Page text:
Kris MacDonald from our office contributed an article to this weeks edition of Boston Agent Magazine.
The Short List: Kris MacDonald’s Tip For Being Prepared For Property Appraisals
Every week, we ask a real estate professional for their Short List, a collection of tips and recommendations on an essential topic in real estate. This week, we talked with Kris MacDonald, an agent and manager of Insight Realty Group office in West Roxbury, for his tips on how to be adequately prepared for property appraisals. Full Article
Homeowners who decide they’re ready to become move-up buyers face a chicken-or-egg dilemma: Should they sell their current home first and then buy another, or buy a new one and then sell? The answer depends on several factors, including your local market conditions, your financing options and your feelings about potentially moving twice if you sell your home before your next residence is available. At Insight Realty Group we can provide you with current market conditions and assist on both sides of the transaction to make the process go as smoothly as possible!
Before you blithely assume that your real estate market is a buyer’s market or a seller’s market, you need to realize that you must be very specific about the market for your particular neighborhood, the style of home you own, and the price range for your property. In addition, you need to assess the availability of homes that meet your criteria. You’ll need to work with a knowledgeable, professional REALTOR® who can talk to you about how quickly homes that are similar to yours are selling and for how much. On the buying side, you should do some preview shopping to get an idea of what you want and how easy it is to find it. For example, if you must live in a particular, popular school district, you may want to consider buying a home first so that you’re sure you have a place you want.
In an ideal world, everyone would have the funds to pay cash for their next home, but the reality is that most people need the equity from the sale of their current home for the down payment on the next house. One option is to sell your home and then negotiate to rent it back from your buyers, but remember THAT you’ll need to pay them for the rental. Also, lenders will limit the rent-back term to a maximum of 60 days because a rental lasting longer than that would be considered an investment property.
Alternatively, you can temporarily live with friends or family or in a short-term rental while you’re between homes. In that case, you might need to pay for a storage facility for your possessions.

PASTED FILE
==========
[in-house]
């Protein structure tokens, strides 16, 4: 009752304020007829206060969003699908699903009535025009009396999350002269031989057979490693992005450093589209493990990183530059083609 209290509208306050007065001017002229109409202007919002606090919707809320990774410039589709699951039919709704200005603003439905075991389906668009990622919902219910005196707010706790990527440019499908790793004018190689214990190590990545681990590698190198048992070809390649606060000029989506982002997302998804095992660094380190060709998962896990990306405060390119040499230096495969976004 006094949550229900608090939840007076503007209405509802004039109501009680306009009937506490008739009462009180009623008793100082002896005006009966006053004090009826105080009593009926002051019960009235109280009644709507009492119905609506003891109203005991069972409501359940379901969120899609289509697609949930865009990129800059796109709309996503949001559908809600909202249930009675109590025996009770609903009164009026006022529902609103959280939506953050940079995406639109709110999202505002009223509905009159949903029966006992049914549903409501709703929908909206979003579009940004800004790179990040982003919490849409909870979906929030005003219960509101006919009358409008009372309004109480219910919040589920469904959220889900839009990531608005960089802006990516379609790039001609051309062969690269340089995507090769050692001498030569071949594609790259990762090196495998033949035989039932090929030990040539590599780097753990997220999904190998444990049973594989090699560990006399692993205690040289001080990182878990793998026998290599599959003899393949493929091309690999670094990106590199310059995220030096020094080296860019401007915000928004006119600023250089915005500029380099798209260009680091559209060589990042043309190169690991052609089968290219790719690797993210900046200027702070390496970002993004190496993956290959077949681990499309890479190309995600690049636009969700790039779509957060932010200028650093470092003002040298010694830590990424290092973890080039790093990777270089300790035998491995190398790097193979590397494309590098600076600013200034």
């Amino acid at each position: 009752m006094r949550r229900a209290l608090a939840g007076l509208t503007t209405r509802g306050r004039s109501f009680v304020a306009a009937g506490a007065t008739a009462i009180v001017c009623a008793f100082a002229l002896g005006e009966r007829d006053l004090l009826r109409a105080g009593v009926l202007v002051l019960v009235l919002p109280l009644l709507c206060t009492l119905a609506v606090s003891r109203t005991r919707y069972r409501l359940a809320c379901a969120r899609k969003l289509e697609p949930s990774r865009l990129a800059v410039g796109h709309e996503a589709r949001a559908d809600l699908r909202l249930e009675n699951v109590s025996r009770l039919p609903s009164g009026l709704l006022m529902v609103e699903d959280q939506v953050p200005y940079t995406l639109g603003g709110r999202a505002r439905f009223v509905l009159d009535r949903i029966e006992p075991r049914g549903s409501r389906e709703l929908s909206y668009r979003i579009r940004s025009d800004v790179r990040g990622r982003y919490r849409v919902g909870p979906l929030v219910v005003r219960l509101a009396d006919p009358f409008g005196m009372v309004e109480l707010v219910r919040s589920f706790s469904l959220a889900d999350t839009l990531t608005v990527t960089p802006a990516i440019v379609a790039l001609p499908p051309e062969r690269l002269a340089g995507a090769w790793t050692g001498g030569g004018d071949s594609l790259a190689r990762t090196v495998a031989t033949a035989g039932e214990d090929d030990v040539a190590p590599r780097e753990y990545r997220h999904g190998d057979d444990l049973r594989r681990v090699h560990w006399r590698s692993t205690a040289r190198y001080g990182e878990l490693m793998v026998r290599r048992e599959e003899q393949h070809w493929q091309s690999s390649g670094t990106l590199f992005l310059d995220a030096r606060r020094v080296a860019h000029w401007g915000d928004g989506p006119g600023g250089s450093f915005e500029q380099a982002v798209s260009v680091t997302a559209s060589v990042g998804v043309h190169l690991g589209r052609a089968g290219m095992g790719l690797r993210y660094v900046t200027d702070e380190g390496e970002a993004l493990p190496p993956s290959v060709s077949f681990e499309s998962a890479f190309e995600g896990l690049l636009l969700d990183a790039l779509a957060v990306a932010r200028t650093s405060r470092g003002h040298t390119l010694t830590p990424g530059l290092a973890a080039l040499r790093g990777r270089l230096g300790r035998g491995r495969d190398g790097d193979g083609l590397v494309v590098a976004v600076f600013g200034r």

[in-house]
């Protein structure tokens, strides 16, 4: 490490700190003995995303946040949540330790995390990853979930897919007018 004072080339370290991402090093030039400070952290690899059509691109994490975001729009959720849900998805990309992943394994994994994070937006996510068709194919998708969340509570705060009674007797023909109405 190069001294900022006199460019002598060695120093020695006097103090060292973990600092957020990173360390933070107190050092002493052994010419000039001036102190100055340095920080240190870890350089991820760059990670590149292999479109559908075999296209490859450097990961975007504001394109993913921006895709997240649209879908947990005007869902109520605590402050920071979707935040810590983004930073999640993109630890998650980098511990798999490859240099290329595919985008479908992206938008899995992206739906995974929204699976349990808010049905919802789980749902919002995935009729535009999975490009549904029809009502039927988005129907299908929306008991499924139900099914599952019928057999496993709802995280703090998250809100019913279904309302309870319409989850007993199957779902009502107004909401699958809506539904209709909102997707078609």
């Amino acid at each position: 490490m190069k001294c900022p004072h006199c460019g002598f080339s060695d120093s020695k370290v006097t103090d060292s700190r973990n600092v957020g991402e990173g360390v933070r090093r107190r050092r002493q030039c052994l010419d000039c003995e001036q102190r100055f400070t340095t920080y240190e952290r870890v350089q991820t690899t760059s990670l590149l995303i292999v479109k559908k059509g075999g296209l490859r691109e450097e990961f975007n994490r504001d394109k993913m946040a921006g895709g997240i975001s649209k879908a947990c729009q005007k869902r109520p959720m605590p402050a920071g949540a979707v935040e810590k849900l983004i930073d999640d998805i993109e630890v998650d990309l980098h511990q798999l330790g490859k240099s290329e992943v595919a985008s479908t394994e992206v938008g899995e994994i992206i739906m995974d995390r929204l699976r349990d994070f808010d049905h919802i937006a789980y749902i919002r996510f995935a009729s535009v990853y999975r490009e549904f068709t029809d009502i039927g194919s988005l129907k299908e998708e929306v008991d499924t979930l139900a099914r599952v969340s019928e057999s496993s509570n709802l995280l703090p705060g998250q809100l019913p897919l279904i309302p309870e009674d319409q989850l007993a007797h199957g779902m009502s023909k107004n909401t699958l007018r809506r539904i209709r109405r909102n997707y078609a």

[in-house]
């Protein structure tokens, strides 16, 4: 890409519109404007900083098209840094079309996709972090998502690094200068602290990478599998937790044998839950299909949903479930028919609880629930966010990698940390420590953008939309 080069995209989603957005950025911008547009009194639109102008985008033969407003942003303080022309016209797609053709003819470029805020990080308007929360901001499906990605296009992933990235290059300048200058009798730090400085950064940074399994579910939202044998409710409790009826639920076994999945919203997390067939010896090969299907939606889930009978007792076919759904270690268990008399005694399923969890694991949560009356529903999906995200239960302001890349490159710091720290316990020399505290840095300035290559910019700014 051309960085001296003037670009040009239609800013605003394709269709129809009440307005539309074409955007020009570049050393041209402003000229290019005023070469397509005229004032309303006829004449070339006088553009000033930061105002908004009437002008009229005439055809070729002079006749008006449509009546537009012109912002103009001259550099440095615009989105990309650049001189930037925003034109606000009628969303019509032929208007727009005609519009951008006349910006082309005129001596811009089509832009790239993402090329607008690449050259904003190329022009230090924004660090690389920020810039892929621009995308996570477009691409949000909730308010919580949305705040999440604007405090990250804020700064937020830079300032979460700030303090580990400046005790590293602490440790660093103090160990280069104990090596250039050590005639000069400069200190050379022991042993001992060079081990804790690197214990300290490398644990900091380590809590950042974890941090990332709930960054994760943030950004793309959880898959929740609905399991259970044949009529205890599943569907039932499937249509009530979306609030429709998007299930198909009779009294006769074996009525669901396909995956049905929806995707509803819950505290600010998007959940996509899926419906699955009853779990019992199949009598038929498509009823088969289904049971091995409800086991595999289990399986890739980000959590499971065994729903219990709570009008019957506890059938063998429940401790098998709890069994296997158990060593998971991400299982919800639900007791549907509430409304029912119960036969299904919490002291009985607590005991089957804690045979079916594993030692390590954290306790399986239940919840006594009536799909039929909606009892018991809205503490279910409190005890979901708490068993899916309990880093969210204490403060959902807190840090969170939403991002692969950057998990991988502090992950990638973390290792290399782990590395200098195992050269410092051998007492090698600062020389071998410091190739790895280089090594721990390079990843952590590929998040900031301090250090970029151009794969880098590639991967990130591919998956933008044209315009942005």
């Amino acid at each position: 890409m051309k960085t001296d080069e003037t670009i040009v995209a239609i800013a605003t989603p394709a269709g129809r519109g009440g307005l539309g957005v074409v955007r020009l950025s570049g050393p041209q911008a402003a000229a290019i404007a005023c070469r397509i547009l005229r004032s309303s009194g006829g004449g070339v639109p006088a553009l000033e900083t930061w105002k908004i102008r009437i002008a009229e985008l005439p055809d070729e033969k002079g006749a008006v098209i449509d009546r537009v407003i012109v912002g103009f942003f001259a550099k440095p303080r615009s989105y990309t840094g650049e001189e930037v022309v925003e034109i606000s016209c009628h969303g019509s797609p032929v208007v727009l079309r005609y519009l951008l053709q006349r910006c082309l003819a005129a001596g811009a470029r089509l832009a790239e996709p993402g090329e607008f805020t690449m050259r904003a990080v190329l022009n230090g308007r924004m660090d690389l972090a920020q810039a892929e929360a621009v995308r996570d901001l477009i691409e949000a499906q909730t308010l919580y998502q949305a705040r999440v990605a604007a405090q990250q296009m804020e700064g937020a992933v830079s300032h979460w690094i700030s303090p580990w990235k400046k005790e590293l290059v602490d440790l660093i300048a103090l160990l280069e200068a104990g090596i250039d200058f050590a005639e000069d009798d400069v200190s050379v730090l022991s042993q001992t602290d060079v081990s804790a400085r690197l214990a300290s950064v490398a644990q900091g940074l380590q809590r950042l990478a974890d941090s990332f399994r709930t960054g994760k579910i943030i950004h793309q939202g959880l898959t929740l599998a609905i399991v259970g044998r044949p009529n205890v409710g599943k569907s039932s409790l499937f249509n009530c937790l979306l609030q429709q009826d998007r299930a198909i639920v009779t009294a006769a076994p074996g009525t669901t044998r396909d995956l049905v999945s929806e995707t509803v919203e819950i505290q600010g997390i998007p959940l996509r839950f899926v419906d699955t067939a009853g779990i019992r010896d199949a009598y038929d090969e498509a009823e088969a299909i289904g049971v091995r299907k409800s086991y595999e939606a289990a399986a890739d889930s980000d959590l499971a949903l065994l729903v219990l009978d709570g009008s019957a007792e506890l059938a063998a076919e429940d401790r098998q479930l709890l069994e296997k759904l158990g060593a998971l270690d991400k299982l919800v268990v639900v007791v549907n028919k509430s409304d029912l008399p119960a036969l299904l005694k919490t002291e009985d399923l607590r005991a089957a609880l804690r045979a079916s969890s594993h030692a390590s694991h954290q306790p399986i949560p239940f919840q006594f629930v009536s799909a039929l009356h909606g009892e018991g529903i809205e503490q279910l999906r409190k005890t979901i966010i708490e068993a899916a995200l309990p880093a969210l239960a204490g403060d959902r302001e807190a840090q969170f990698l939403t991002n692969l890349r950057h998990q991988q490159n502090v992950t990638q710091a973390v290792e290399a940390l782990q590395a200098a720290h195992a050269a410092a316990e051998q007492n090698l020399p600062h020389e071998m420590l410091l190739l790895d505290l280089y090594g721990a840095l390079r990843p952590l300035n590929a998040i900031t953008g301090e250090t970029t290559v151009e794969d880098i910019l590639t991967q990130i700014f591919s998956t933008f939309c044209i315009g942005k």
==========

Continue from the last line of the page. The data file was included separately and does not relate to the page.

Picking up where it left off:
A drawback to selling your home first is that you may be unable to find a home to buy, or you may feel rushed into taking a place that doesn’t meet your expectations.
If you can qualify for the mortgage loan on both your current home and the next home, you can access the equity in your current home with a line of credit. You’ll need to take out the line of credit before you put your home on the market and then you can pay it back at settlement.
You may also be able to borrow money for a down payment from relatives that you can repay after your home sells.
Some lenders also offer bridge loans for transitioning homeowners as long as they have excellent credit and sufficient equity in their current home. A lender can help you evaluate your options.
Risk Aversion and a Plan B
You’ll have to ask yourself what scares you most: selling first and having nowhere to live or buying first and being stuck with two mortgage payments. The answer depends on your finances and your local market, but in either case you should have a back-up plan to deal with the worst case scenario – either another source of income for those mortgage payments or an identified place to live for a few weeks or months while you shop for a home.
This past spring our office marketed the property at 345 Belgrade Ave in Roslindale. The building had 12 brand new residential condominiums and one of the couples that purchased was working on an episode of House Hunters. Well, the episode has aired and if you plan to watch and don’t want to know the ending stop reading now, spoiler alert. Our office works with some great builders, and this building came together beautifully. How could they not chose it. The side display ad was totally coincidental on the timing of pulling the screen capture (but I am not complaining).